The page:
A reboot of the 70s comedy classic “10” is in the works, and if you’re wondering how fast a remake of the iconic poster depicting Bo Derek can be made, you’re not alone. In fact, a reader might well be surprised to learn that a feature film actually exists behind the picture of the actress on the beach.
But before a new starlet can wear the dreads -- or not! – tied inextricably with the iconic sight, it is liable to be one of the film’s more talked about decisions as scribes Karen McCullah and Kirsten “Kiwi” Smith work to put their own spin on the original film’s script.
Their 2001 hit, Legally Blonde is itself no doubt headed for a reboot, approaching its 20th anniversary and having grossed $141 million, sparked two sequels and a hit Broadway musical. No word yet on whether the “10” creative team is up to the task.
The duo’s hiring pairs two writers well versed in compelling examinations of gender couched in an entertaining, accessible comedic format with a property that made itself famous for those qualities some five decades ago. “10”, directed by Blake Edwards and starring Dudley Moore alongside Derek and Edwards’ wife Julie Andrews, offered a then unprecedented combination of effective comedy and serious discussion of gender and sexual politics.
The formula proved successful, as the film was a massive box office hit with almost $75 million domestically and two Oscar nominations (due to the work of composer Henry Mancini), along with an enduring legacy that includes with the aforementioned poster a place in the most familiar imagery of the 20th century. A remake talked about for any other reason will no doubt be regarded a success.
By way of an endorsement of the attempt, Julie Andrews is on board as an executive producer. “10 holds a special place in my heart. It captures Blake’s charisma and his special humor that I so adore. I have long been rather protective about which of Blake’s brilliant works should be re-imagined. I am pleased that today’s film goers will have an opportunity to enjoy a new interpretation of this classic,” Andrews said.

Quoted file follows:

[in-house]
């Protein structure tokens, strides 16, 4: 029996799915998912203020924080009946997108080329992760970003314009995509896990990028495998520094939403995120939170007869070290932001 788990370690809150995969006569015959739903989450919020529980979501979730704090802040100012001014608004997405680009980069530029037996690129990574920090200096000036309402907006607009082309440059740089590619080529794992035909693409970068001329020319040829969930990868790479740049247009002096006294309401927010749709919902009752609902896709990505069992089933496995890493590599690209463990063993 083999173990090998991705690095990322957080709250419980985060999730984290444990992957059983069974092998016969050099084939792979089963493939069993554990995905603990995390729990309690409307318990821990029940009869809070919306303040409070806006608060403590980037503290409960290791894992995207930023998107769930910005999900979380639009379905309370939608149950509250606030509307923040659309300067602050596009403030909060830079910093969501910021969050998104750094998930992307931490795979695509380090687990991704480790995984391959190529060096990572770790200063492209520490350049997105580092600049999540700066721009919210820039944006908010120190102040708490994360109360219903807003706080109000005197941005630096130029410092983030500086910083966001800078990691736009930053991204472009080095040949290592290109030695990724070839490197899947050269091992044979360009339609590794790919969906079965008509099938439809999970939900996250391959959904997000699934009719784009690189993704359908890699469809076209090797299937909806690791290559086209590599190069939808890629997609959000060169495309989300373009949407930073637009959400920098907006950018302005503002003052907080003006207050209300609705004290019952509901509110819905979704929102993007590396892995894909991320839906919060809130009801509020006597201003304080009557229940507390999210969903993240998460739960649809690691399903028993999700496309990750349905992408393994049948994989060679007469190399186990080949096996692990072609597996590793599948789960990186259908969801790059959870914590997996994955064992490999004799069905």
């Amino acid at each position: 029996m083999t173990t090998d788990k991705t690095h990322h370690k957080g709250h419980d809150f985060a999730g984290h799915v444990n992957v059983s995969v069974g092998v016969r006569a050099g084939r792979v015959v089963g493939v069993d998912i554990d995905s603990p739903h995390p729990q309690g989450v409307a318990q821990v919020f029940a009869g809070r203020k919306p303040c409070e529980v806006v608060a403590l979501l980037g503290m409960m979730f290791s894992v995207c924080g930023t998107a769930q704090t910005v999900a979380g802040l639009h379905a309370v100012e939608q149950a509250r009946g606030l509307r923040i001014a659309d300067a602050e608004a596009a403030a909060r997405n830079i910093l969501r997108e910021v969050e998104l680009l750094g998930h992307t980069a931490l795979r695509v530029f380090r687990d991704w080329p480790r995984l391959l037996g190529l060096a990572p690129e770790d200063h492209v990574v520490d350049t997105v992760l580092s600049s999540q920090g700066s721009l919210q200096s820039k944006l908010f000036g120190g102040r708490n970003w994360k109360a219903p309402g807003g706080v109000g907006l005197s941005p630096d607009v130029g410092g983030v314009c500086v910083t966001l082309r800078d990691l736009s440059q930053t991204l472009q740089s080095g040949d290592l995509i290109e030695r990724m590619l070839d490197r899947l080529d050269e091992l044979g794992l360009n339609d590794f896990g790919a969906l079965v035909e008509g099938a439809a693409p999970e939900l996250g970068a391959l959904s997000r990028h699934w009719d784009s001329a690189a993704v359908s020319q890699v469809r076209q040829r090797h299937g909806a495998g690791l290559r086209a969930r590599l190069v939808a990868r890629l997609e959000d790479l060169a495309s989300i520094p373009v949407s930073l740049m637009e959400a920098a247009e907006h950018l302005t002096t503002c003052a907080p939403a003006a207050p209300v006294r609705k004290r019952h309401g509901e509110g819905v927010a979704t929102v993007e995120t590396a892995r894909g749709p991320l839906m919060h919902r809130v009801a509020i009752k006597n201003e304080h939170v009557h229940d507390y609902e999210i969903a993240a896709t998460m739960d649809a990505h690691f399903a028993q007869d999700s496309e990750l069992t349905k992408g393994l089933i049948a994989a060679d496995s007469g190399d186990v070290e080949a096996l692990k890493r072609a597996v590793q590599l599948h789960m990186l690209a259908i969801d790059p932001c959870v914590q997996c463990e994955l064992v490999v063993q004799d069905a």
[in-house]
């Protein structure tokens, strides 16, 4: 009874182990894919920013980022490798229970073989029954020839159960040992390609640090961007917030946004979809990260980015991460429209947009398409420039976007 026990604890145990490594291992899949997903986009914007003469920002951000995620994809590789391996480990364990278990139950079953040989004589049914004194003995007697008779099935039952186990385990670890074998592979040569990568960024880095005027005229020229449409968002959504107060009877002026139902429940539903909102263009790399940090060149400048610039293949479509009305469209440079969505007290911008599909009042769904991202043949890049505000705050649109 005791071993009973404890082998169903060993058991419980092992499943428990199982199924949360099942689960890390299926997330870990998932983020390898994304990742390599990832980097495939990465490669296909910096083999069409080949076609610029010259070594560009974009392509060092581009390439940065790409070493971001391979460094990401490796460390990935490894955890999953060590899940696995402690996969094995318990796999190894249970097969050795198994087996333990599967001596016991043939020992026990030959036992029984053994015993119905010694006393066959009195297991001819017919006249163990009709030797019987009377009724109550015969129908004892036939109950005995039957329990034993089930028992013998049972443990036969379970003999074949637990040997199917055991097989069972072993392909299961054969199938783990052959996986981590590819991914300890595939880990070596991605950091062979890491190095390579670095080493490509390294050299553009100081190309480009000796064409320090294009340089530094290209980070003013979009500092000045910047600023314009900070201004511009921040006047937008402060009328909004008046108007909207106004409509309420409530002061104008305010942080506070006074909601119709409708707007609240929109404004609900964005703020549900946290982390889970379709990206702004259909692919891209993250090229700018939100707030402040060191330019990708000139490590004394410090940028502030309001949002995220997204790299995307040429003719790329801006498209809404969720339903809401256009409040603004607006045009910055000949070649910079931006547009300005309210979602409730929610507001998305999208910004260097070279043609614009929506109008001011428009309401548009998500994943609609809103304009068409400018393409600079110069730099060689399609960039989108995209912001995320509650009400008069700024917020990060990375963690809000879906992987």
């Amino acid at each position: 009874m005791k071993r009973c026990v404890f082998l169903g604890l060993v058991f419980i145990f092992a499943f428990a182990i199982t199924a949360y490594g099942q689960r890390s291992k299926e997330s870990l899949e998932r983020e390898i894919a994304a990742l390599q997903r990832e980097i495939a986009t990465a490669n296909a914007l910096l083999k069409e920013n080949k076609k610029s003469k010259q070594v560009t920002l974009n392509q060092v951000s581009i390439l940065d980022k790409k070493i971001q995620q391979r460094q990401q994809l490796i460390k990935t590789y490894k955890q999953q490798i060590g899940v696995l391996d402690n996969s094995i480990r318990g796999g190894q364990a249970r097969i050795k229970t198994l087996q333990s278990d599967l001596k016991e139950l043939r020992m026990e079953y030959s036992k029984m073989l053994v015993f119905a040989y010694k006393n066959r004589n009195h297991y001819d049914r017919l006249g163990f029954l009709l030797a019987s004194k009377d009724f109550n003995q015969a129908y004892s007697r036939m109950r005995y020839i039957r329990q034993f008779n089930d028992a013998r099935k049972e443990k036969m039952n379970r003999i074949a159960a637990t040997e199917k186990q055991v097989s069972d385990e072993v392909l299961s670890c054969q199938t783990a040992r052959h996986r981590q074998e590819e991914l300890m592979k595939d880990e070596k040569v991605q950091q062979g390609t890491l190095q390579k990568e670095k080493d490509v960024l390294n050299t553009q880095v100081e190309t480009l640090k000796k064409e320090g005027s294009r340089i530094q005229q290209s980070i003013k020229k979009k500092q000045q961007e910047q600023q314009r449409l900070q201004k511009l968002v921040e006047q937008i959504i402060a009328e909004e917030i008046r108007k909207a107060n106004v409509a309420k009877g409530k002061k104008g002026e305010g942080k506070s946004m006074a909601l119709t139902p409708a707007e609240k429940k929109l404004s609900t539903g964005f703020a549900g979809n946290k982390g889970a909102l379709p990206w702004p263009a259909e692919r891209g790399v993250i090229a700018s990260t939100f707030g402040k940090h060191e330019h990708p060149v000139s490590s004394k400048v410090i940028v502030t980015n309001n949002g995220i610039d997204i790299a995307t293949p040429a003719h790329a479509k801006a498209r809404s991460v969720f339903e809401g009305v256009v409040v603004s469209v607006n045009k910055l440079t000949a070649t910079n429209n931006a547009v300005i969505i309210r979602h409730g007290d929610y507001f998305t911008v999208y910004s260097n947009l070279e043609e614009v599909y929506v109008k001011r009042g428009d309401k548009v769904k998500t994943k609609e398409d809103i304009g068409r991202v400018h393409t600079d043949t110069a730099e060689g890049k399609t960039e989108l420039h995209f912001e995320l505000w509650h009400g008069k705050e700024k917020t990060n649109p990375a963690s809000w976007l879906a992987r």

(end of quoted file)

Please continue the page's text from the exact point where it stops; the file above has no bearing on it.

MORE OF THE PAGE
Andrews is joined by producers including Sue Kroll, whose prior work includes Lady Gaga’s memorable turn in A Star Is Born, as well as Margot Robbie’s Birds Of Prey, which, given the writing team’s signature hit alongside others such as 10 Things I Hate About You and The House Bunny, signals an especially strong desire to do right by the characters originally played by Andrews and Derek.
That task may never have been more critical and challenging, as the writers, producers and a director yet to be tabbed strive to declare who and what perfection now looks like in a world that has internalized some of the things that made the original a success and perhaps moved past others.
But if anything is sure to be achieved by the creation of a new version, it’s the exposure of the original to multiple generations of new eyes, who may initially wonder at what a star the actor they see play a mid-life crisis stricken composer was, but will need no process of discovery to grasp the greatness of the actress he’s smitten with, or the one with whom he risks his marriage. It all awaits to be revealed, though tragically not on 10/10/10.